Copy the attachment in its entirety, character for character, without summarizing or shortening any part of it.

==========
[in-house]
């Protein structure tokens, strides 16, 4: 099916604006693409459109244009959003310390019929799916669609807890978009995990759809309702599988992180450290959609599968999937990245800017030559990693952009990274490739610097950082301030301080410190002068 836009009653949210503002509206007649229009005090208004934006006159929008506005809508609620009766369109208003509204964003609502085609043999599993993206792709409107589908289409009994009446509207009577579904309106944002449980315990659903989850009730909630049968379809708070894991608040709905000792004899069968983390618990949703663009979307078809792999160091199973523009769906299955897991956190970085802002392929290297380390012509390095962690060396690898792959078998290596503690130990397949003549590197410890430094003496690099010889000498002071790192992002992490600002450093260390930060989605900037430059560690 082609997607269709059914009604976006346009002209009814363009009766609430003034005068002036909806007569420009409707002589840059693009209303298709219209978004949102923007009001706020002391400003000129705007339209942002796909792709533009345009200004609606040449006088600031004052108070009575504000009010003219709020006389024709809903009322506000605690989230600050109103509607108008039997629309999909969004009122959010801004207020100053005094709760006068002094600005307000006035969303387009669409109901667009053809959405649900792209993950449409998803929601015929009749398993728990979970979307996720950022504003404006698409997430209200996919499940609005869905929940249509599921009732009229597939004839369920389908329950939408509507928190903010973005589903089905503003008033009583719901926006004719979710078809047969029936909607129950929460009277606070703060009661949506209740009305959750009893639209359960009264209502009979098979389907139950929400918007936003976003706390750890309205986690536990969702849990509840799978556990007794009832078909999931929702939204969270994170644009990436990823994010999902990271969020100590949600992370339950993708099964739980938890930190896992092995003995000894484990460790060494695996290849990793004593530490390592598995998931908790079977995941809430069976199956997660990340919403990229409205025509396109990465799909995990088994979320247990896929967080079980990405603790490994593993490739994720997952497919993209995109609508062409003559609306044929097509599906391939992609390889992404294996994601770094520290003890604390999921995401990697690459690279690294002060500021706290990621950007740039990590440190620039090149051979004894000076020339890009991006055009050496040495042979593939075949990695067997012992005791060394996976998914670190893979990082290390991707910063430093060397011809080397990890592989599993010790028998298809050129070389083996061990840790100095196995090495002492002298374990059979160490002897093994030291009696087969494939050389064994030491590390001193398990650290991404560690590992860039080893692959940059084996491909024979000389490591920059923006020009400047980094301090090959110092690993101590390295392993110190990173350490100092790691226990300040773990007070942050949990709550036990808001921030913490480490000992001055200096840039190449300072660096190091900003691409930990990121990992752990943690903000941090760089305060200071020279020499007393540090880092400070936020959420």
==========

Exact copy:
[in-house]
């Protein structure tokens, strides 16, 4: 099916604006693409459109244009959003310390019929799916669609807890978009995990759809309702599988992180450290959609599968999937990245800017030559990693952009990274490739610097950082301030301080410190002068 836009009653949210503002509206007649229009005090208004934006006159929008506005809508609620009766369109208003509204964003609502085609043999599993993206792709409107589908289409009994009446509207009577579904309106944002449980315990659903989850009730909630049968379809708070894991608040709905000792004899069968983390618990949703663009979307078809792999160091199973523009769906299955897991956190970085802002392929290297380390012509390095962690060396690898792959078998290596503690130990397949003549590197410890430094003496690099010889000498002071790192992002992490600002450093260390930060989605900037430059560690 082609997607269709059914009604976006346009002209009814363009009766609430003034005068002036909806007569420009409707002589840059693009209303298709219209978004949102923007009001706020002391400003000129705007339209942002796909792709533009345009200004609606040449006088600031004052108070009575504000009010003219709020006389024709809903009322506000605690989230600050109103509607108008039997629309999909969004009122959010801004207020100053005094709760006068002094600005307000006035969303387009669409109901667009053809959405649900792209993950449409998803929601015929009749398993728990979970979307996720950022504003404006698409997430209200996919499940609005869905929940249509599921009732009229597939004839369920389908329950939408509507928190903010973005589903089905503003008033009583719901926006004719979710078809047969029936909607129950929460009277606070703060009661949506209740009305959750009893639209359960009264209502009979098979389907139950929400918007936003976003706390750890309205986690536990969702849990509840799978556990007794009832078909999931929702939204969270994170644009990436990823994010999902990271969020100590949600992370339950993708099964739980938890930190896992092995003995000894484990460790060494695996290849990793004593530490390592598995998931908790079977995941809430069976199956997660990340919403990229409205025509396109990465799909995990088994979320247990896929967080079980990405603790490994593993490739994720997952497919993209995109609508062409003559609306044929097509599906391939992609390889992404294996994601770094520290003890604390999921995401990697690459690279690294002060500021706290990621950007740039990590440190620039090149051979004894000076020339890009991006055009050496040495042979593939075949990695067997012992005791060394996976998914670190893979990082290390991707910063430093060397011809080397990890592989599993010790028998298809050129070389083996061990840790100095196995090495002492002298374990059979160490002897093994030291009696087969494939050389064994030491590390001193398990650290991404560690590992860039080893692959940059084996491909024979000389490591920059923006020009400047980094301090090959110092690993101590390295392993110190990173350490100092790691226990300040773990007070942050949990709550036990808001921030913490480490000992001055200096840039190449300072660096190091900003691409930990990121990992752990943690903000941090760089305060200071020279020499007393540090880092400070936020959420």